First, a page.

Ronald Reagan — who endured an alcoholic father, a poor childhood, uncertain college prospects, a failed marriage, political isolation in Hollywood, a declining movie career, a failed presidential bid and an assassination attempt — found solace to help him endure life’s trials.
It was his faith.
Though he was criticized during his presidency for not attending church services regularly, Mr. Reagan’s unfailing faith in God — and what he knew in his soul was God’s plan for him — never wavered, and gave him strength to the end, according to biographers.
Paul Kengor, author of “God and Ronald Reagan: A Spiritual Life,” said Mr. Reagan’s “Christian commitment” was the least-appreciated aspect about a man so many struggled to understand.
“He was very devout,” said Mr. Kengor, a political science professor at Grove City College in Pennsylvania. “He got that from his mother.”
The one word that underpinned Mr. Reagan’s political philosophy — other than conservatism — was optimism, Mr. Kengor said. And Mr. Reagan believed that optimism was “God-given” to all people.
“The man even looked at Alzheimer’s optimistically,” Mr. Kengor said. “Reagan believed that Alzheimer’s is what God had chosen for him. It was God’s plan for how Reagan would die and he believed that we have no reason to question God.
“Reagan truly believed that even something that negative could be part of God’s plan,” he said. “We don’t quite appreciate how eternal his optimism was.”
One of Mr. Reagan’s favorite metaphors for describing the America he loved was a “shining city on a hill.”
This is a paraphrase of Matthew 5:14: “Ye are the light of the world. A city that is set on a hill cannot be hid.” Using it as a metaphor for America, Mr. Reagan cited Puritan leader John Winthrop’s 1630 sermon before the founding of the Massachusetts Bay Colony: “We will be as a city upon a hill. The eyes of all people are upon us.”
The “shining city on a hill” metaphor, as much as anything, revealed Mr. Reagan’s “fundamental outlook on reality,” said Peter Robinson, a fellow at the Hoover Institution and the author of “How Ronald Reagan Changed My Life.”
Mr. Robinson spoke to Judge William P. Clark — a former Reagan national security adviser and Mr. Reagan’s chief of staff when he was governor of California — to “ask not about Reagan’s policies, but about his interior life.”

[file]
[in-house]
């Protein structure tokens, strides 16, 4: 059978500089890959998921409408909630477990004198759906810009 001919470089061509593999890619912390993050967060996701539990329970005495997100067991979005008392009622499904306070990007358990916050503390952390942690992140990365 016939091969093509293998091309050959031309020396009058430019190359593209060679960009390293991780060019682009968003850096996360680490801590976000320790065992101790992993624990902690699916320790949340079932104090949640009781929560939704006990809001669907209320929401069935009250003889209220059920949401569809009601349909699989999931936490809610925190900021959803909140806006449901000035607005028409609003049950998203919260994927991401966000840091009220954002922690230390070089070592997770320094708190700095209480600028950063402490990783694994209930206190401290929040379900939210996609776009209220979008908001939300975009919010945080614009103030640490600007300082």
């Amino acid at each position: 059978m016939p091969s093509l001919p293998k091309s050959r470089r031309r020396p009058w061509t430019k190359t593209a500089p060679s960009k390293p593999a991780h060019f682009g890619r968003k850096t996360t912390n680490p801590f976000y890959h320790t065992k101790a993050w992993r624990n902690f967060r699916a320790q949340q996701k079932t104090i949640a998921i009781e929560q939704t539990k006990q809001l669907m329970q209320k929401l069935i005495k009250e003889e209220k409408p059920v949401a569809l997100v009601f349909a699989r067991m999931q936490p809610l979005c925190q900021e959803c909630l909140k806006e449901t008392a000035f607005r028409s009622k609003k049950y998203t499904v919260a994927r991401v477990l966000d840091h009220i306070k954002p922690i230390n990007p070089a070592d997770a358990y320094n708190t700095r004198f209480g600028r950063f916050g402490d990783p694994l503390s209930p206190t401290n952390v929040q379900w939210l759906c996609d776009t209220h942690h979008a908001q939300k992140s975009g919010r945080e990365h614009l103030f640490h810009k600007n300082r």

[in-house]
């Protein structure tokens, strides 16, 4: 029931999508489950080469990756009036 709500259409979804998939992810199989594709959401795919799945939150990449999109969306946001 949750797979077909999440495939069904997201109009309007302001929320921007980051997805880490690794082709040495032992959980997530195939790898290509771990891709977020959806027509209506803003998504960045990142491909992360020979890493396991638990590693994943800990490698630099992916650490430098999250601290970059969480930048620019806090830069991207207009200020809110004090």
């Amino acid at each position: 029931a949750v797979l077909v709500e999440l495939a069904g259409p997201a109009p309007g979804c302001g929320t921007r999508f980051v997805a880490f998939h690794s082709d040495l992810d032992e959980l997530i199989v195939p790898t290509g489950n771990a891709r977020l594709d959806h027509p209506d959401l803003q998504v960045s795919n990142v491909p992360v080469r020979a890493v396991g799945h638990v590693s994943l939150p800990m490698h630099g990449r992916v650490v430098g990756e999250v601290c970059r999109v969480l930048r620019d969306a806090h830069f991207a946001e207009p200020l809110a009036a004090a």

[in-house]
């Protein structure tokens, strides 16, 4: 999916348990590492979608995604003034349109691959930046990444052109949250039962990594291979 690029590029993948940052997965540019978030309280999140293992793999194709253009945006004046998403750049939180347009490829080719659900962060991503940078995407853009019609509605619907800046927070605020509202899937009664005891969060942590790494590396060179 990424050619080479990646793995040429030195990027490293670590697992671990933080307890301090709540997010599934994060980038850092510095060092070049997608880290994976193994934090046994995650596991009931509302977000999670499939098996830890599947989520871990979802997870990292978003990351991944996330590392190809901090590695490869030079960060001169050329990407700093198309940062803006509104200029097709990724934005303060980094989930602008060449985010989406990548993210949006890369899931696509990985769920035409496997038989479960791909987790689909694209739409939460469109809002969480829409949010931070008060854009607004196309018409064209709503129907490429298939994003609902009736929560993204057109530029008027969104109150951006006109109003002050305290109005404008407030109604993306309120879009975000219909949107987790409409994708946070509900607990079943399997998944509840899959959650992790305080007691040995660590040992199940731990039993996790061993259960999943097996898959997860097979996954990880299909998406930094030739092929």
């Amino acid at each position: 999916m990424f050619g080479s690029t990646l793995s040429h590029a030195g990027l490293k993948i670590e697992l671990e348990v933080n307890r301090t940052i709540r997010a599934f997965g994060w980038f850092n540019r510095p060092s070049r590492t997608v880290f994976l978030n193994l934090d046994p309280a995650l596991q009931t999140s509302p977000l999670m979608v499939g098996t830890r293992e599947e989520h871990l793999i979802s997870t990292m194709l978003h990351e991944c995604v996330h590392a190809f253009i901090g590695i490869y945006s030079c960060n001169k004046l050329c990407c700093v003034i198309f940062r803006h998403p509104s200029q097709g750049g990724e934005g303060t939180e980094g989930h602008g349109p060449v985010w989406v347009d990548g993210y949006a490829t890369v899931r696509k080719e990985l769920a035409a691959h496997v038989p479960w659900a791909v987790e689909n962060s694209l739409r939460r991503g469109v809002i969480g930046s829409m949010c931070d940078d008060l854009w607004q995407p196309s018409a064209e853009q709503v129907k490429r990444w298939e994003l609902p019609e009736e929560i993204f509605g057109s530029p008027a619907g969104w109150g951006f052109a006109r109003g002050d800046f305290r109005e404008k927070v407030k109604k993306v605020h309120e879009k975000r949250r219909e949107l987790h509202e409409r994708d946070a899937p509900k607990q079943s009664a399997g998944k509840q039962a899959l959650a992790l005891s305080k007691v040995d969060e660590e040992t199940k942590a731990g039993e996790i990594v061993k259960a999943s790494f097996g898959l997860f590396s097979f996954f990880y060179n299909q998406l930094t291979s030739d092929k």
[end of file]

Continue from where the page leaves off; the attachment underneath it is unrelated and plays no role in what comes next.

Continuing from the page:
Judge Clark — whom official Reagan biographer Edmund Morris considered “the man spiritually closest to Ronald Reagan” — told Mr. Robinson that the former president was “a man of prayer.”
And his favorite setting for speaking to God was the outdoors.
“He didn’t need a church to pray in,” Judge Clark explained in Mr. Robinson’s book. “He referred to his ranch as an open cathedral with oak trees for walls.”
On trail rides, the president and Judge Clark would often recite the famous prayer of St. Francis of Assisi, which opens: “Lord, make me an instrument of Thy peace.”
“Sometimes, the president would look around and say, ‘What a wonderful place for prayer,’” Judge Clark said. “And sometimes, he’d just look up at the sky and say, ‘Glory to God.’”
While writing his book, Mr. Robinson — who was a speechwriter for Mr. Reagan — noted in his personal journal a scene that kept “coming to mind” as he reflected on Judge Clark’s story.
“Ronald Reagan is on horseback, riding along the exposed ridge at the southwestern corner of his ranch,” wrote Mr. Robinson, who shared this part of his journal with National Review Online. “When he reaches the high point where the helicopter pad once stood, he reins in his mount.
“He gazes up at the enormous vault of the sky. He feels the rushing wind against his face. He looks east, following the shape of the land as it tumbles down and away, spreading to form the green bowl of the Santa Ynez Valley. Then he shifts in his saddle to look west, taking in the endless, dazzling ocean, the Channel Islands misty in the distance.
“And then he whispers, ‘Glory to God.’”
Mr. Reagan’s faith enabled him to deal with adversity.
“Whatever life pushed at you, fundamentally, it was good,” Mr. Robinson said last night. “His father was a drunk. His first marriage broke up. His career as a movie actor, that he loved, ran down like a clock after the war. And 70 days after taking office, he was shot.”
“He had a kind of easy warmth, and you’d think he was lucky all his life, but that’s not the case at all. He was someone who understood how to take the bad in life and find good in it,” he said.
“To see this exuberant and fundamentally light-hearted person who had achieved the highest office in the land and had transformed the world — it took me months to get used to the idea,” Mr. Robinson said.
Mr. Reagan’s mother died in 1962 of what the family called “senility,” but what today is recognized as Alzheimer’s disease. Yet Mr. Reagan told friends that his mother’s death was “a step through an eternal window — to that rainbow waiting around the bend.”
“How we die is God’s business,” Mr. Reagan told his daughter Patti, believing that it is man’s duty to accept it.
As a 17-year-old, Mr. Kengor notes, the man still known to friends as “Dutch” wrote a poem called “Life.”
Mr. Kengor said he was touched by this now-revealing excerpt:
“Why does sorrow drench us
When our fellow passes on?
He’s just exchanged life’s dreary dirge
For life’s eternal song”
All of this explains, Mr. Kengor said, how “the eternal optimist” could tell the world that he was suffering from Alzheimer’s in a farewell letter in November 1994, yet be so positive even as the disease was taking him “into the sunset.”
“When the Lord calls me home,” Mr. Reagan wrote, “I will leave with the greatest love for this country of ours and eternal optimism for its future.”